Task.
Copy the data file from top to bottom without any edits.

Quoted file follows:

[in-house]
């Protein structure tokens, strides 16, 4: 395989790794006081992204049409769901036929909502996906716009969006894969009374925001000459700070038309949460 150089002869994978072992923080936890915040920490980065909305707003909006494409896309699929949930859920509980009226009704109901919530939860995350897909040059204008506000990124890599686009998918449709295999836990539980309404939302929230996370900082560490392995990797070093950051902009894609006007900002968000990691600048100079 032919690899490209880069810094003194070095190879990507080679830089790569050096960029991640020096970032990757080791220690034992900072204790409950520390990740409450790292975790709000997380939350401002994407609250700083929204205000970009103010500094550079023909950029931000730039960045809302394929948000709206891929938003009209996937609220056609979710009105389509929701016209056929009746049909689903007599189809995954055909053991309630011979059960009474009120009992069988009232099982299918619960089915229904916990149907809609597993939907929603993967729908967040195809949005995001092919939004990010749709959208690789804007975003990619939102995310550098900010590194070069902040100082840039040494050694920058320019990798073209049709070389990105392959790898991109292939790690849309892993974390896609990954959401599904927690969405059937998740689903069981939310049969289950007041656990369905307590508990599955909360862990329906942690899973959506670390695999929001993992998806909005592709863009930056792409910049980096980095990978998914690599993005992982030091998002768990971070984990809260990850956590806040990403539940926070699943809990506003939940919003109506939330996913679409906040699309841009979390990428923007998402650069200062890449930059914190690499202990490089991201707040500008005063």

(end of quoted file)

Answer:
[in-house]
């Protein structure tokens, strides 16, 4: 395989790794006081992204049409769901036929909502996906716009969006894969009374925001000459700070038309949460 150089002869994978072992923080936890915040920490980065909305707003909006494409896309699929949930859920509980009226009704109901919530939860995350897909040059204008506000990124890599686009998918449709295999836990539980309404939302929230996370900082560490392995990797070093950051902009894609006007900002968000990691600048100079 032919690899490209880069810094003194070095190879990507080679830089790569050096960029991640020096970032990757080791220690034992900072204790409950520390990740409450790292975790709000997380939350401002994407609250700083929204205000970009103010500094550079023909950029931000730039960045809302394929948000709206891929938003009209996937609220056609979710009105389509929701016209056929009746049909689903007599189809995954055909053991309630011979059960009474009120009992069988009232099982299918619960089915229904916990149907809609597993939907929603993967729908967040195809949005995001092919939004990010749709959208690789804007975003990619939102995310550098900010590194070069902040100082840039040494050694920058320019990798073209049709070389990105392959790898991109292939790690849309892993974390896609990954959401599904927690969405059937998740689903069981939310049969289950007041656990369905307590508990599955909360862990329906942690899973959506670390695999929001993992998806909005592709863009930056792409910049980096980095990978998914690599993005992982030091998002768990971070984990809260990850956590806040990403539940926070699943809990506003939940919003109506939330996913679409906040699309841009979390990428923007998402650069200062890449930059914190690499202990490089991201707040500008005063």